Files in this item

FilesDescriptionFormat

application/pdf

application/pdfpaper_73.pdf (94kB)
(no description provided)PDF

Description

Title:Using information theory to analyze multimodal readability
Author(s):Hovious, Amanda
Subject(s):Information theory
Transinformation analysis
Multimodality
Born-digital documents
Readability
Abstract:Educators frequently inquire about the readability of documents used in classrooms, due to the belief that text complexity is related to students’ reading comprehension and growth. Because documents used in classrooms tend to be language-based, common readability metrics focus on the complexity of language. For multimodal documents, there are no commonly used metrics for analyzing readability. This is problematic because multimodal reading is increasingly recognized as a 21st-century skill. One potential solution is found in Weltner’s transinformation analysis, an information theoretic approach to readability that uses entropy to measure the difference between objective information (e.g., pixel intensity) and subjective information (e.g., think-aloud screen recordings, oral retellings). A higher transinformation value in a multimodal document reflects greater information complexity and a more difficult level of readability. This study experimented with transinformation analysis and content analysis to measure the multimodal readability of a born-digital story. Fifteen eighth-grade advanced readers served as the study population. Findings showed that 14 out of 15 of the readers attended to less than half the information in the story. Their mean readability score was .57, indicating higher than average information complexity. Readers attended to and recalled information predominantly from the text mode, which may have been a strategy for reducing information load or it may have reflected their beliefs that reading is a language-based activity. It appeared that these strong traditional readers were weak multimodal readers. The study’s findings have implications for the need to create more opportunities for multimodal reading experiences in today’s classrooms and libraries.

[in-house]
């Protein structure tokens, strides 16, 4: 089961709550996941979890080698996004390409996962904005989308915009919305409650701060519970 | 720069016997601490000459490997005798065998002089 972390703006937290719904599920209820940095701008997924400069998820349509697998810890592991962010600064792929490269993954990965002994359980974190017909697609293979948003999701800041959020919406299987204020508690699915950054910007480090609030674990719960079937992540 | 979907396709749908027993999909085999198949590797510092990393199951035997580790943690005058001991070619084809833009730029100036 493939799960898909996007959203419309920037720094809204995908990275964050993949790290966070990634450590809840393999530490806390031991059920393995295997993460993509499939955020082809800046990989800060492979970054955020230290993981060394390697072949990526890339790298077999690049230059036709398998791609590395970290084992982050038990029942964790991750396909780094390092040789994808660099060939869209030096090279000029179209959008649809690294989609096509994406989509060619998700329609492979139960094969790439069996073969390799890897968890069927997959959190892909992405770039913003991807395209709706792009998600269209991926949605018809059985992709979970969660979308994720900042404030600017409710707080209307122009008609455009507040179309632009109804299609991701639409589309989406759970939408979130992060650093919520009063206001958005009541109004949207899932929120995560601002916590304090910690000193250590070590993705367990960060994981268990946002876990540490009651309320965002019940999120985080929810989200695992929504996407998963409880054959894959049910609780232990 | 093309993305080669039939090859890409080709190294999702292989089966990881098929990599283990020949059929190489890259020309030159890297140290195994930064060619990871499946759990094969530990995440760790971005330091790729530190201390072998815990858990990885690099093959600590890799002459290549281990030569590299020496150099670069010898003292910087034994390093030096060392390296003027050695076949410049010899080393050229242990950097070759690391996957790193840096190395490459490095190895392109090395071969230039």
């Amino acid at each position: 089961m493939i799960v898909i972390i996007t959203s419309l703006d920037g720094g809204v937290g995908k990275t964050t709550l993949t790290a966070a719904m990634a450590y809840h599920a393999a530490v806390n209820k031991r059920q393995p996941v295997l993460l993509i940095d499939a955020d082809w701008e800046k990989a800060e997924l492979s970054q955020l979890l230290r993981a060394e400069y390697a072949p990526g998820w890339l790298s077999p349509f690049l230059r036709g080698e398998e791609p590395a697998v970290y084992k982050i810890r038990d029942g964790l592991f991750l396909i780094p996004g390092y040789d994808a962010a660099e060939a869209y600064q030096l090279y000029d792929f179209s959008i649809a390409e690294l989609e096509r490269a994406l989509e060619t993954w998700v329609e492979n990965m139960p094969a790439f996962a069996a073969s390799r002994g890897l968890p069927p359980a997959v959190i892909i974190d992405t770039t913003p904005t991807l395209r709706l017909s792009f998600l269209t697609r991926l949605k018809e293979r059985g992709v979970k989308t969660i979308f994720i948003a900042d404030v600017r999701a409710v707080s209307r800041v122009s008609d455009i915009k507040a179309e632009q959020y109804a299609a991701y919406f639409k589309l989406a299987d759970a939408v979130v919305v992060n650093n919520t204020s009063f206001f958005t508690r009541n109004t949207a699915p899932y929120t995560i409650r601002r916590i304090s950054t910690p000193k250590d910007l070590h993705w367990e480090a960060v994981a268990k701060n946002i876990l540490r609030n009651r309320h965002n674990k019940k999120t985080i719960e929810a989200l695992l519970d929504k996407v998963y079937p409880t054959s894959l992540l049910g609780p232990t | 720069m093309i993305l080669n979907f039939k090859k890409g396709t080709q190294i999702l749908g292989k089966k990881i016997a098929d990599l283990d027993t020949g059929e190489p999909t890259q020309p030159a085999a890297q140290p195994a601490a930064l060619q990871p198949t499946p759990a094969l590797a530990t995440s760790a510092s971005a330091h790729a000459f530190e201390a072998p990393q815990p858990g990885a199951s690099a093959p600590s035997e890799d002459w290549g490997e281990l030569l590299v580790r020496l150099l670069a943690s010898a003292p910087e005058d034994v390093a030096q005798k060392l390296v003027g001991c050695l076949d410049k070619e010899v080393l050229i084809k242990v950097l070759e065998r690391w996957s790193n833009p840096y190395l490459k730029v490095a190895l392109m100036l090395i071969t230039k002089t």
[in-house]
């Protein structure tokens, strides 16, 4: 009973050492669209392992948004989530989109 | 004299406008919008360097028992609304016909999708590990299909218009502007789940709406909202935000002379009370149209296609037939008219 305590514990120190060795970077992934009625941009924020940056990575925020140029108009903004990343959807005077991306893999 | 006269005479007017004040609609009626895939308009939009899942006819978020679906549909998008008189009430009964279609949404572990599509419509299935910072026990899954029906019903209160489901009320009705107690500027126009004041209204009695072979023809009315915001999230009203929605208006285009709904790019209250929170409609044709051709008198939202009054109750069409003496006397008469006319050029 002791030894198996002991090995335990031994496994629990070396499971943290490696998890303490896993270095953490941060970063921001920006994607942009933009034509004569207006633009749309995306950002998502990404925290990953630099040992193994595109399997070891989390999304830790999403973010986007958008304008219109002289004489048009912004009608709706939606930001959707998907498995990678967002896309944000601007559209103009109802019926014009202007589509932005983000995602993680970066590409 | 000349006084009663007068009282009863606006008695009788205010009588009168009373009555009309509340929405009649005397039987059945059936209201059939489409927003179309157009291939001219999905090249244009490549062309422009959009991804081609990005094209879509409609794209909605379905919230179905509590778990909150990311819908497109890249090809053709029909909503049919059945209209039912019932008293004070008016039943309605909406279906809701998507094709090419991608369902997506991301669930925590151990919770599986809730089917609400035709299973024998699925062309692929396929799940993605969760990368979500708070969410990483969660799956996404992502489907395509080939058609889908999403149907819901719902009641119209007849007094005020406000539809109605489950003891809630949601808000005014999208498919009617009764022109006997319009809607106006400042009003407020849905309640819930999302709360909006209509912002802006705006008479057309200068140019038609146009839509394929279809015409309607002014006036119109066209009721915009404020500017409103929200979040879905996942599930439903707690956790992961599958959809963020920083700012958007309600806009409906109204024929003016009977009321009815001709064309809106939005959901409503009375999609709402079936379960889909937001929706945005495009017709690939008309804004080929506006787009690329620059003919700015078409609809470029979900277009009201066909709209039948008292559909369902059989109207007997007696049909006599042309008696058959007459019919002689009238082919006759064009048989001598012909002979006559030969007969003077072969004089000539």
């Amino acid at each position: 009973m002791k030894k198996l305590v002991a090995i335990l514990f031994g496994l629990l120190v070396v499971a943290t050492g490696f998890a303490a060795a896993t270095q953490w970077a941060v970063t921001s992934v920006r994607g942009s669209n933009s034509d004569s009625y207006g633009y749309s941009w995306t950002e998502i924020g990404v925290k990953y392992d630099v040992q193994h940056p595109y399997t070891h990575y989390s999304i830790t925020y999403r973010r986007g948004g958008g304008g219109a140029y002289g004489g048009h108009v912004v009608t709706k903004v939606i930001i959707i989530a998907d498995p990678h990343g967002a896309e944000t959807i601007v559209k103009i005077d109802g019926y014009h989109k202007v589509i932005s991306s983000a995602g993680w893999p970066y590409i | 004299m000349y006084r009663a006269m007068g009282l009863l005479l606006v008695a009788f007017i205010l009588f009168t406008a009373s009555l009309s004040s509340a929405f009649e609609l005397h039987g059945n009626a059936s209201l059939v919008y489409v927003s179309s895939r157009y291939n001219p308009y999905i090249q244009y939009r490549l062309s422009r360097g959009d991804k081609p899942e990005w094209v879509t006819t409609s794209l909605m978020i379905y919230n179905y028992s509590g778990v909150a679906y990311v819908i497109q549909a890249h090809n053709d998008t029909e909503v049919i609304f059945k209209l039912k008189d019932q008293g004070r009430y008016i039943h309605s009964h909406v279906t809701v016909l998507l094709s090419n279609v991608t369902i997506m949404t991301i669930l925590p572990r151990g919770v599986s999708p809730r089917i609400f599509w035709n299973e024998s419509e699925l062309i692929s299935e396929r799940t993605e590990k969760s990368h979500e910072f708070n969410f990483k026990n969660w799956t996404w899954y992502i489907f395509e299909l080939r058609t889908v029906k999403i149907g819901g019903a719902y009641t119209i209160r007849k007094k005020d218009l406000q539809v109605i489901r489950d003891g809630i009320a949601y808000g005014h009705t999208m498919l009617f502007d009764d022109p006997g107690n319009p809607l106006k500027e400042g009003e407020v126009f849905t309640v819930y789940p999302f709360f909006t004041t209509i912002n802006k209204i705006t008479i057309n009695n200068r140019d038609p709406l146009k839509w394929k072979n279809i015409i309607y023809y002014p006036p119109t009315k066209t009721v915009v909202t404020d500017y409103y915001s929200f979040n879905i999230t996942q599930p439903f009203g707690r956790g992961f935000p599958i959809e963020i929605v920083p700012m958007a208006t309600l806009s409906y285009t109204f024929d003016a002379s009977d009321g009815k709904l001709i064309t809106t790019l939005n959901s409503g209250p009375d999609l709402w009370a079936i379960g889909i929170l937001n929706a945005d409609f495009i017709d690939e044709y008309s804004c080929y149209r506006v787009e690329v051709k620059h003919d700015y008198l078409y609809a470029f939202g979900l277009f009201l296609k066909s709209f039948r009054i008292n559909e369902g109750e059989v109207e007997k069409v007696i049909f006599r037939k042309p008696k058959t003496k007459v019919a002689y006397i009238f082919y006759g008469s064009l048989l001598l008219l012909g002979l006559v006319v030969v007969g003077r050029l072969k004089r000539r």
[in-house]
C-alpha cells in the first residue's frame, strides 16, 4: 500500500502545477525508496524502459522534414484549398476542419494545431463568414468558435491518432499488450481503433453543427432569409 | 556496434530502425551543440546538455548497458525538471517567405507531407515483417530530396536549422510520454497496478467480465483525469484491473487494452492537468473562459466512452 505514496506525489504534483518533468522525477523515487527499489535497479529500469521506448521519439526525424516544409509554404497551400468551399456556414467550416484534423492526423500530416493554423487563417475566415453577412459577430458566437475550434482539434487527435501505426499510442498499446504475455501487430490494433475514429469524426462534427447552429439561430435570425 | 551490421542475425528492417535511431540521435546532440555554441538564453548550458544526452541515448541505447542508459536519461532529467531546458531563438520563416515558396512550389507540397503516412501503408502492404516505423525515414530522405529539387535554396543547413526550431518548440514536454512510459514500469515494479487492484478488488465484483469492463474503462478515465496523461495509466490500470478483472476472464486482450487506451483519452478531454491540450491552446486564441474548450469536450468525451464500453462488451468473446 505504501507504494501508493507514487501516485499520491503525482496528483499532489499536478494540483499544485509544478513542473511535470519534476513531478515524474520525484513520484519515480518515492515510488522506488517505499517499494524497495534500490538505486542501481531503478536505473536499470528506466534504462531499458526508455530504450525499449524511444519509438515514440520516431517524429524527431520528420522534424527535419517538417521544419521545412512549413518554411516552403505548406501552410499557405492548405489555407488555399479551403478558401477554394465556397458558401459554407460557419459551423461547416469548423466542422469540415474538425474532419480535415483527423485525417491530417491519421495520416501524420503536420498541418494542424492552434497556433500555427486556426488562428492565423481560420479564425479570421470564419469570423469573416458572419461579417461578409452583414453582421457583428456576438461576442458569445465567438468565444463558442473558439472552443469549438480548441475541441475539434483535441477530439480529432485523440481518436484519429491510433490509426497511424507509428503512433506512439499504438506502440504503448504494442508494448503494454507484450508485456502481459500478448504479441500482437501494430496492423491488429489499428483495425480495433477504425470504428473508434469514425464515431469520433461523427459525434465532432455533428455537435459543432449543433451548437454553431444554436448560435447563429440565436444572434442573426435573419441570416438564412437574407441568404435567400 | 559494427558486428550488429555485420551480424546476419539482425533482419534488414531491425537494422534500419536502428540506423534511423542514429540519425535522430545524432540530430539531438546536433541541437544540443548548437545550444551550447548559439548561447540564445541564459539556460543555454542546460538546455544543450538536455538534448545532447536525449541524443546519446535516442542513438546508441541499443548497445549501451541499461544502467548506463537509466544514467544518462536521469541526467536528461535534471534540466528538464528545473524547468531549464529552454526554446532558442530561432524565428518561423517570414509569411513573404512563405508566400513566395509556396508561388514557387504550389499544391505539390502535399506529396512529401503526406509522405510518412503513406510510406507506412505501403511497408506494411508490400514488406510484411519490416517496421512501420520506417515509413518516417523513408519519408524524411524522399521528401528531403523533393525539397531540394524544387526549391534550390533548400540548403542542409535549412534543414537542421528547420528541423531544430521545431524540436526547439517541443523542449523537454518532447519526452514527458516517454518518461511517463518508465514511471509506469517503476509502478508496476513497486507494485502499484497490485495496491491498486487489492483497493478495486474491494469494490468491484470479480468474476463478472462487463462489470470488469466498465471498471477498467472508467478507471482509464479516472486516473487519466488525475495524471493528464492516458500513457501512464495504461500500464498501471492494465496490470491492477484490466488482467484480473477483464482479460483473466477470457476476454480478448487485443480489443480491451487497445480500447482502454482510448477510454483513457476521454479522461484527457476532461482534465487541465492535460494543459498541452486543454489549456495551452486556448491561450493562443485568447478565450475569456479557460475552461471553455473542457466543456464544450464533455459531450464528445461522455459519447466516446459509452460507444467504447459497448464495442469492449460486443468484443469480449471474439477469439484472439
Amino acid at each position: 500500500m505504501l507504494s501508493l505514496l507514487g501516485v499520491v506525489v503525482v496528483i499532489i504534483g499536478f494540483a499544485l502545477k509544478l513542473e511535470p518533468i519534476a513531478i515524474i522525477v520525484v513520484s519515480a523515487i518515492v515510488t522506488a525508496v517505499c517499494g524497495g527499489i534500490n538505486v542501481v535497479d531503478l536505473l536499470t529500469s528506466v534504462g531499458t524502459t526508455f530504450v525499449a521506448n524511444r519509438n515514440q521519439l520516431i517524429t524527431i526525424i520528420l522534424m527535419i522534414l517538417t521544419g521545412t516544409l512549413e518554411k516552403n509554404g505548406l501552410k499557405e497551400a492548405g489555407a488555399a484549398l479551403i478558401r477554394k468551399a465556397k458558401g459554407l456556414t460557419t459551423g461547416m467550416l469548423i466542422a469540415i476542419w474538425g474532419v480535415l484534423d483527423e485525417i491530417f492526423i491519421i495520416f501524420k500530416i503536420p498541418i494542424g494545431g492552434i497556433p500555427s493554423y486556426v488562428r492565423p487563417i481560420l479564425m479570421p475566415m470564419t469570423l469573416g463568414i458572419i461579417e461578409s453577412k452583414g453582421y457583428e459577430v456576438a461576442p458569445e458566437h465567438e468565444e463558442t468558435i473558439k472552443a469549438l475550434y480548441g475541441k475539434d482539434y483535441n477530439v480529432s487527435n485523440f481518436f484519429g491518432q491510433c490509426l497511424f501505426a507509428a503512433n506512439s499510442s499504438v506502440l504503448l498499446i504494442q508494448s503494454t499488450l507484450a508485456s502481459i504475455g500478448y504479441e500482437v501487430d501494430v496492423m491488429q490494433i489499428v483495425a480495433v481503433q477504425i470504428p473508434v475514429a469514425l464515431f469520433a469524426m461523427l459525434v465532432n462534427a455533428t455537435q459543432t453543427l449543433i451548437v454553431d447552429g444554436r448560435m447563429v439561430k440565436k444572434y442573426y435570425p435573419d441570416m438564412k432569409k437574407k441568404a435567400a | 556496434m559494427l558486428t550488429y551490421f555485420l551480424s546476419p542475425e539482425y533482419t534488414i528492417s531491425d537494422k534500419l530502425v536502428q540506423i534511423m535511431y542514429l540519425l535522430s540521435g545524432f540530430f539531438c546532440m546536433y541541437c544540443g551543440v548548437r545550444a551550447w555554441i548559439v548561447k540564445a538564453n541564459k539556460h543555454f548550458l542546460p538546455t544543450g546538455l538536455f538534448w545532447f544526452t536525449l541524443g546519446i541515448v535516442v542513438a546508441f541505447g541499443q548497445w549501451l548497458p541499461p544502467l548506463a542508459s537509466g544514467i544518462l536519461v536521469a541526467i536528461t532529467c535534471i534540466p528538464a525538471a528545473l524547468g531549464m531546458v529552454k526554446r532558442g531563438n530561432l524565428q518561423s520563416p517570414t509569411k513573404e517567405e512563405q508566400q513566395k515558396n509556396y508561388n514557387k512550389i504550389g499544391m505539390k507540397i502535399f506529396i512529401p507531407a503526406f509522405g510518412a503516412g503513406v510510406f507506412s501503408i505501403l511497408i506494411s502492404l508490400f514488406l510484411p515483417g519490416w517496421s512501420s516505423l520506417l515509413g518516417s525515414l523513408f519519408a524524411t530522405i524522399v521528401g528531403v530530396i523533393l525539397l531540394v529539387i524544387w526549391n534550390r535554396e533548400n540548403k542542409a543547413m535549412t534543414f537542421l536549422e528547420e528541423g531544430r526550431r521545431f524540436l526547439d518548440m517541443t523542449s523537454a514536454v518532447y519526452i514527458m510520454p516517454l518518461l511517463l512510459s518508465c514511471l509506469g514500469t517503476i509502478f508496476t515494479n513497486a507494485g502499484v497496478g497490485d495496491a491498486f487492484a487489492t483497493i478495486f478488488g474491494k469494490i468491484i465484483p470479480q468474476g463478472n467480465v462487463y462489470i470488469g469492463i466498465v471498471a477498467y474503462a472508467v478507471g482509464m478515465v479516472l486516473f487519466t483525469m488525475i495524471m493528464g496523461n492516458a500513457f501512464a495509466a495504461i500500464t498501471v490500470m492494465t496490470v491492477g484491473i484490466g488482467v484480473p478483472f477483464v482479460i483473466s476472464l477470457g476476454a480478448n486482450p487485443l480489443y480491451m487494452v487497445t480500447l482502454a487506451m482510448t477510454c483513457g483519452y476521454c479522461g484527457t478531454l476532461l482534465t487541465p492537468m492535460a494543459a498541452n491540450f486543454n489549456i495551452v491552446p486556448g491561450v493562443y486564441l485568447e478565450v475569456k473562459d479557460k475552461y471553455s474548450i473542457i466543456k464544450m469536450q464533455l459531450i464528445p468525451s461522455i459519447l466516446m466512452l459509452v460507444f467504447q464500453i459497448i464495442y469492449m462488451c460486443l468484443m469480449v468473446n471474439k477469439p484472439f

Issue Date:2021-09-20
Series/Report:Education
Reading and reading practices
Information practices
Young adult services
School libraries
Genre:Conference Poster
Type:Text
URI:http://hdl.handle.net/2142/110965
Date Available in IDEALS:2021-09-17


This item appears in the following Collection(s)

Item Statistics